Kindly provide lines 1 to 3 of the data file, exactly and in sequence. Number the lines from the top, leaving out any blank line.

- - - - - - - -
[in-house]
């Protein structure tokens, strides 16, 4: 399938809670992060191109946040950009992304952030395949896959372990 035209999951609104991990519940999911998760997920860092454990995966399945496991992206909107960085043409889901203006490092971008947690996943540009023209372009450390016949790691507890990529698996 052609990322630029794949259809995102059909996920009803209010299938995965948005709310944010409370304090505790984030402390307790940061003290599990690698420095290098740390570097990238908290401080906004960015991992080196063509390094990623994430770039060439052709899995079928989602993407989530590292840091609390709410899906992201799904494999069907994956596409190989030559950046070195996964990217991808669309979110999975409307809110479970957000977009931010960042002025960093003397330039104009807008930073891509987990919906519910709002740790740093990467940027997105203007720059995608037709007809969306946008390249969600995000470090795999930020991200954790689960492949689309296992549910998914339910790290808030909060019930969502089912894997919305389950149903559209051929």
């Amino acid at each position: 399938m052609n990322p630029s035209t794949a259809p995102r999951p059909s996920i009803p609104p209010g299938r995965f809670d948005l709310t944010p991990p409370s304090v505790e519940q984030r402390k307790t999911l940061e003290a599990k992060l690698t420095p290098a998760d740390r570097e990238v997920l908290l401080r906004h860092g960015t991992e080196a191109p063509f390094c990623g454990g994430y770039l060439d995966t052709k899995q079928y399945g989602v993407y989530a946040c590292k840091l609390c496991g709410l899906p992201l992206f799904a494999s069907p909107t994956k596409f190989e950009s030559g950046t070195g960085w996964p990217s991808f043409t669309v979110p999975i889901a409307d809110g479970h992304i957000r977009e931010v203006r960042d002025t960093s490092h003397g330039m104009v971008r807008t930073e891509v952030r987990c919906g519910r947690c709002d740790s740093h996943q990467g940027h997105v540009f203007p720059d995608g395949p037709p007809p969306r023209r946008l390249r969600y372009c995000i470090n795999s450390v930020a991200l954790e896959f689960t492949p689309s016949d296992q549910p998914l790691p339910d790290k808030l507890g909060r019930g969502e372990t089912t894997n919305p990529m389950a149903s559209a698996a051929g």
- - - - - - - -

[in-house]
């Protein structure tokens, strides 16, 4: 399938809670992060191109946040950009992304952030395949896959372990 035209999951609104991990519940999911998760997920860092454990995966399945496991992206909107960085043409889901203006490092971008947690996943540009023209372009450390016949790691507890990529698996 052609990322630029794949259809995102059909996920009803209010299938995965948005709310944010409370304090505790984030402390307790940061003290599990690698420095290098740390570097990238908290401080906004960015991992080196063509390094990623994430770039060439052709899995079928989602993407989530590292840091609390709410899906992201799904494999069907994956596409190989030559950046070195996964990217991808669309979110999975409307809110479970957000977009931010960042002025960093003397330039104009807008930073891509987990919906519910709002740790740093990467940027997105203007720059995608037709007809969306946008390249969600995000470090795999930020991200954790689960492949689309296992549910998914339910790290808030909060019930969502089912894997919305389950149903559209051929």
């Amino acid at each position: 399938m052609n990322p630029s035209t794949a259809p995102r999951p059909s996920i009803p609104p209010g299938r995965f809670d948005l709310t944010p991990p409370s304090v505790e519940q984030r402390k307790t999911l940061e003290a599990k992060l690698t420095p290098a998760d740390r570097e990238v997920l908290l401080r906004h860092g960015t991992e080196a191109p063509f390094c990623g454990g994430y770039l060439d995966t052709k899995q079928y399945g989602v993407y989530a946040c590292k840091l609390c496991g709410l899906p992201l992206f799904a494999s069907p909107t994956k596409f190989e950009s030559g950046t070195g960085w996964p990217s991808f043409t669309v979110p999975i889901a409307d809110g479970h992304i957000r977009e931010v203006r960042d002025t960093s490092h003397g330039m104009v971008r807008t930073e891509v952030r987990c919906g519910r947690c709002d740790s740093h996943q990467g940027h997105v540009f203007p720059d995608g395949p037709p007809p969306r023209r946008l390249r969600y372009c995000i470090n795999s450390v930020a991200l954790e896959f689960t492949p689309s016949d296992q549910p998914l790691p339910d790290k808030l507890g909060r019930g969502e372990t089912t894997n919305p990529m389950a149903s559209a698996a051929g």